Three teachers awarded the Wolfburg Fellowship for Social Justice in Education

The fellows will pursue professional learning on diversity and inclusion, participate in JPEF’s Teacher Leadership Initiative, and lead activities with their students.

7/15/2021

JACKSONVILLE, Fla., July 15, 2021 — Three public school teachers in Duval County have been selected as the 2021 winners of the Wolfburg Fellowship for Social Justice in Education.

April McRae and Crystal Jefferson of Jacksonville Heights Elementary and Steven Ingram of Stanton College Preparatory High School will pursue professional learning on diversity and inclusion, participate in JPEF’s Teacher Leadership Initiative, and lead activities with their students.

Jake and Brian Wolfburg, the CEO of VyStar Credit Union, established the Fellowship at the Jacksonville Public Education Fund in 2020 to advance the work of public school teachers committed to social justice in Duval County. In addition, this year, the Fellowship expanded to include an additional awardee thanks to a generous gift from Liz and Ken Babby, the owner of the Jacksonville Jumbo Shrimp. JPEF and the Fellowship’s founders surprised the winners on a Zoom call yesterday.

“The pursuit of that noble, yet too often elusive, promise of full and equal participation in society is personal to our family, as it is to millions more,” said Jake and Brian Wolfburg. "Every year educators make a real and lasting difference in the lives of their students that ripples through the community. In that spirit, we surely must recognize and honor both the progress realized by those whose shoulders we stand on today and the meaningful advances yet to be made toward justice and equality for all people. We are privileged to recognize and invest in these three exceptional teachers committed to deepening knowledge around justice, diversity, equity, and inclusion through thoughtful exploration and respectful dialogue.”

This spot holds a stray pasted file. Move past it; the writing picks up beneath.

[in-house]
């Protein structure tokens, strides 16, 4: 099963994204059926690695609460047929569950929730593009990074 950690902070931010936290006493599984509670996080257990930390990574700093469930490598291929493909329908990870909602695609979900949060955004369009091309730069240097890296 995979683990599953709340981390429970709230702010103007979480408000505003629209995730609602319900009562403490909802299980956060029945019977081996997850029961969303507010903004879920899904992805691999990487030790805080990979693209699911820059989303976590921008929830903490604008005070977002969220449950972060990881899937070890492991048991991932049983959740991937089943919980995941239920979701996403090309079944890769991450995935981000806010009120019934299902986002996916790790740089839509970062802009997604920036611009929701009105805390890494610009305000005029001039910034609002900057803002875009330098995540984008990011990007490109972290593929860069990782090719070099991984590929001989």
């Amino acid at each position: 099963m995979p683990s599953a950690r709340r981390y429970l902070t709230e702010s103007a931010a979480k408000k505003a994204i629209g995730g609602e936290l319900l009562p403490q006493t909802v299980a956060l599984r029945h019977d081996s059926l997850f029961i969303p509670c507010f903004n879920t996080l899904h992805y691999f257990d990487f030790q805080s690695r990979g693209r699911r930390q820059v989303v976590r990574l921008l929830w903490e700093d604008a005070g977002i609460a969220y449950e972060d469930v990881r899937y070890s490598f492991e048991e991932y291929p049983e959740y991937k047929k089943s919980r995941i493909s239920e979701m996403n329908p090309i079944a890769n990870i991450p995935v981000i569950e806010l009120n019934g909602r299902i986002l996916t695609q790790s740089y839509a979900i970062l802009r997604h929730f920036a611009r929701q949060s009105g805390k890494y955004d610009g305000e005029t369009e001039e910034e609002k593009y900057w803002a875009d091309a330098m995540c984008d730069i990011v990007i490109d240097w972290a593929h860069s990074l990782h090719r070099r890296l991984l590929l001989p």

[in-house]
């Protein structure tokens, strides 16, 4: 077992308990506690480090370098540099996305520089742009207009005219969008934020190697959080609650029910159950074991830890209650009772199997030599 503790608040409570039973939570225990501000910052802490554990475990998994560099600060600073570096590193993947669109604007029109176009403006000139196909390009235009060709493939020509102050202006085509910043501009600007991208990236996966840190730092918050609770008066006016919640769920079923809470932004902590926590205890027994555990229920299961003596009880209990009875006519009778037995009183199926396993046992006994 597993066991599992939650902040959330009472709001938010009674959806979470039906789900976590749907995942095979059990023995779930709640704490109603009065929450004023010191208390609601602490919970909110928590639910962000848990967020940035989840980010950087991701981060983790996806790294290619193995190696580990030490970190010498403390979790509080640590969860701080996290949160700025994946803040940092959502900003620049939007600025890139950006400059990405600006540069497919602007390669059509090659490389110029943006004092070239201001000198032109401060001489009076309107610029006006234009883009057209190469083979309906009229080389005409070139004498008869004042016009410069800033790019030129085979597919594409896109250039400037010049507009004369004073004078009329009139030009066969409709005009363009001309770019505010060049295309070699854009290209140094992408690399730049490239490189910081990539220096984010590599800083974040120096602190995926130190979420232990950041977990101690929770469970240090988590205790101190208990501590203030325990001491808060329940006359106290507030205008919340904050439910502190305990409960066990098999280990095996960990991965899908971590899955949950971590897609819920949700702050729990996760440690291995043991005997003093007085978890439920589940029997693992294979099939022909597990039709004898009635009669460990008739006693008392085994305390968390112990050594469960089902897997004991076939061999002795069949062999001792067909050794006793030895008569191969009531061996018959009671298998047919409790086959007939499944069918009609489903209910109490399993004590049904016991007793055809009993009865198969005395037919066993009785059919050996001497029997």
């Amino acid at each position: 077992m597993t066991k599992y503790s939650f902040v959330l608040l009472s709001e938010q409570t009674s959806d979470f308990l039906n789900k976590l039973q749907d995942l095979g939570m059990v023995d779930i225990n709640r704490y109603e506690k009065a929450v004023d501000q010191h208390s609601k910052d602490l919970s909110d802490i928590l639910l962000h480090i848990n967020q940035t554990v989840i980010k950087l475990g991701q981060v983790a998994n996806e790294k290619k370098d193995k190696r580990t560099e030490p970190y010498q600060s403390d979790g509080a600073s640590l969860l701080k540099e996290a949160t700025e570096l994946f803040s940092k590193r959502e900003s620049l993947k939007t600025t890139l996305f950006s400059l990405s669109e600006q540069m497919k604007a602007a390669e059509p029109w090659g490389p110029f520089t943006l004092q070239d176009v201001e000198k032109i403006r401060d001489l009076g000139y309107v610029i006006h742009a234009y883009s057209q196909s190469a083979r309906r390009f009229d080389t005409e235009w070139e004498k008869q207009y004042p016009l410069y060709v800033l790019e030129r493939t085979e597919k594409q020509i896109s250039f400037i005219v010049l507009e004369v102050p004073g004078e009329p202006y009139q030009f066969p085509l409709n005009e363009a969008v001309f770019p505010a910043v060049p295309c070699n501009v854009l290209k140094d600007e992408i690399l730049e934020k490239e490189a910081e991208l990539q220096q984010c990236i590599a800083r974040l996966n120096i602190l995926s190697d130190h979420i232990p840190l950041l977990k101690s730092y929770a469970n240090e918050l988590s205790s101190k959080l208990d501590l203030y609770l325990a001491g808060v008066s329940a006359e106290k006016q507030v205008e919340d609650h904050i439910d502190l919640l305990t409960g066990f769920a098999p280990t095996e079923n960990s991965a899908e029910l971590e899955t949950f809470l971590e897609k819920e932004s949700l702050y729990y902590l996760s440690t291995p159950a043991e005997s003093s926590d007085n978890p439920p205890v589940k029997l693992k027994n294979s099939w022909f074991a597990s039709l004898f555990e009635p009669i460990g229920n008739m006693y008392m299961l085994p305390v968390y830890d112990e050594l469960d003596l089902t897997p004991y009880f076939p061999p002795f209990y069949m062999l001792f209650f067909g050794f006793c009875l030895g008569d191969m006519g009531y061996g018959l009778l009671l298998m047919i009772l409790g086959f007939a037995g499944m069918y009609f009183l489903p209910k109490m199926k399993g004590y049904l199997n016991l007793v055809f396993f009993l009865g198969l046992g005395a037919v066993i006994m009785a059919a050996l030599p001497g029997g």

“We are thrilled that this year's Fellowship award will allow three amazing teachers to lead creative and thoughtful initiatives dedicated to social justice," said Liz and Ken Babby. "The winners will be bringing students together to explore important topics and have open dialogue, all of which will facilitate understanding, acceptance and inclusion in the classroom and beyond. The winners' efforts will have a positive impact not only on their students, but the entire community, for years to come.”

The Fellowship helps teachers and their students deepen their knowledge around issues relating to social justice, diversity, and inclusion and to lead a hands-on project with their students . The Wolfburg Fellowship provides up to $7,000 total value to the teacher and the teacher’s students, to include $3,000 for the Fellow’s participation in a quality professional learning experience in social justice, $2,000 for the Fellow’s school-based action research project, $1,500 for the Fellow’s participation in JPEF’s professional learning opportunities, and $500 for students to lead change alongside the Fellow, as age-appropriate. Last year’s inaugural fellow, Abby Solano, created a photography project for her students at West Riverside to explore identity and representation in the media.